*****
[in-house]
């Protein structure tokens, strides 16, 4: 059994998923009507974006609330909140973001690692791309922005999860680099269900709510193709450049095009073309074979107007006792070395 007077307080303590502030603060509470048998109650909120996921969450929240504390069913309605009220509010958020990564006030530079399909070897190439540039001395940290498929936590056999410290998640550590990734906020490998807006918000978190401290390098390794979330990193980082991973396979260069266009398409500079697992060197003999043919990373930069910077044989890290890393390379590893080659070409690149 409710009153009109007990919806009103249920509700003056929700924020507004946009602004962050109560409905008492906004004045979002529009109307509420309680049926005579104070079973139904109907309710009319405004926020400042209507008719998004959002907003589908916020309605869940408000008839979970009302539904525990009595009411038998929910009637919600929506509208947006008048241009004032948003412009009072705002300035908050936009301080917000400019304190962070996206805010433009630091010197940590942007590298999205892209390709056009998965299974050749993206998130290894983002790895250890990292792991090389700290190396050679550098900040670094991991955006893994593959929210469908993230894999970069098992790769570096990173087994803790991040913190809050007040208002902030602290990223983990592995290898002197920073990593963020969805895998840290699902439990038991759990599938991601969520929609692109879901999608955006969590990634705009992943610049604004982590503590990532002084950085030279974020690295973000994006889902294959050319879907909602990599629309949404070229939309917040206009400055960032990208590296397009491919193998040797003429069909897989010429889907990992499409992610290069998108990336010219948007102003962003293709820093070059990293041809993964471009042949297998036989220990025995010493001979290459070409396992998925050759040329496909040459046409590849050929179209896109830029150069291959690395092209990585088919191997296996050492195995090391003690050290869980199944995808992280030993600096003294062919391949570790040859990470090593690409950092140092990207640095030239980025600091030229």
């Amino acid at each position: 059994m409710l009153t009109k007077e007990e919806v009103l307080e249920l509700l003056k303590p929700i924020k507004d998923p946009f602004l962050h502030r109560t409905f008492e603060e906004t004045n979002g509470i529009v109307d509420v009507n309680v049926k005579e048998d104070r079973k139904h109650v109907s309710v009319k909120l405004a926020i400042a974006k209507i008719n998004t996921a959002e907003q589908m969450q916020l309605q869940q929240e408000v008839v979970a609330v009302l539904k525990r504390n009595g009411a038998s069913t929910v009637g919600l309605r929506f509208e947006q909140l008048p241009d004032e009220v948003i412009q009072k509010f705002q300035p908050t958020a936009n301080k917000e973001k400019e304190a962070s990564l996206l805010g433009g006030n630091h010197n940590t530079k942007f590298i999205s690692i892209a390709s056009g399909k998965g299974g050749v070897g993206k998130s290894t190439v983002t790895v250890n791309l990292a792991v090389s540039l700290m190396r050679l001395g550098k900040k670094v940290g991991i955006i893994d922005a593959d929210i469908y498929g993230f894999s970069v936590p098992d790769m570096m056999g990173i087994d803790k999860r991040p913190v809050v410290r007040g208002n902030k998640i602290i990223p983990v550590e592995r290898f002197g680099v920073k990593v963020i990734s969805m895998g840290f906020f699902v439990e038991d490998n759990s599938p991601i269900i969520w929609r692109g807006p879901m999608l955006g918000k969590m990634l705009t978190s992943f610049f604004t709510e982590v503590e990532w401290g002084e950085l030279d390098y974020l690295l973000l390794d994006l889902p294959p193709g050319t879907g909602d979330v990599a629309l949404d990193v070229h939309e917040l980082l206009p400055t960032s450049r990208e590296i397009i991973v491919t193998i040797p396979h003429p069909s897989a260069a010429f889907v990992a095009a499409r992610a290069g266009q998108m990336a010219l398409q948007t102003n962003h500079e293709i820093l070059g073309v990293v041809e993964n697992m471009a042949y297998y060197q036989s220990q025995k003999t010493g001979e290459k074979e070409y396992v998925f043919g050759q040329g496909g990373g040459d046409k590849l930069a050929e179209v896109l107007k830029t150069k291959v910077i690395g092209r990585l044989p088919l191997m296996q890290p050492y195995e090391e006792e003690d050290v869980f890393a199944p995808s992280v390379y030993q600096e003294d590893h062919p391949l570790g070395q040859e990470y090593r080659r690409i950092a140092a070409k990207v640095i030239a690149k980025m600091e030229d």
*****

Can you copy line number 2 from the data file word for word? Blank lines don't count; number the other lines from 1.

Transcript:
């Protein structure tokens, strides 16, 4: 059994998923009507974006609330909140973001690692791309922005999860680099269900709510193709450049095009073309074979107007006792070395 007077307080303590502030603060509470048998109650909120996921969450929240504390069913309605009220509010958020990564006030530079399909070897190439540039001395940290498929936590056999410290998640550590990734906020490998807006918000978190401290390098390794979330990193980082991973396979260069266009398409500079697992060197003999043919990373930069910077044989890290890393390379590893080659070409690149 409710009153009109007990919806009103249920509700003056929700924020507004946009602004962050109560409905008492906004004045979002529009109307509420309680049926005579104070079973139904109907309710009319405004926020400042209507008719998004959002907003589908916020309605869940408000008839979970009302539904525990009595009411038998929910009637919600929506509208947006008048241009004032948003412009009072705002300035908050936009301080917000400019304190962070996206805010433009630091010197940590942007590298999205892209390709056009998965299974050749993206998130290894983002790895250890990292792991090389700290190396050679550098900040670094991991955006893994593959929210469908993230894999970069098992790769570096990173087994803790991040913190809050007040208002902030602290990223983990592995290898002197920073990593963020969805895998840290699902439990038991759990599938991601969520929609692109879901999608955006969590990634705009992943610049604004982590503590990532002084950085030279974020690295973000994006889902294959050319879907909602990599629309949404070229939309917040206009400055960032990208590296397009491919193998040797003429069909897989010429889907990992499409992610290069998108990336010219948007102003962003293709820093070059990293041809993964471009042949297998036989220990025995010493001979290459070409396992998925050759040329496909040459046409590849050929179209896109830029150069291959690395092209990585088919191997296996050492195995090391003690050290869980199944995808992280030993600096003294062919391949570790040859990470090593690409950092140092990207640095030239980025600091030229």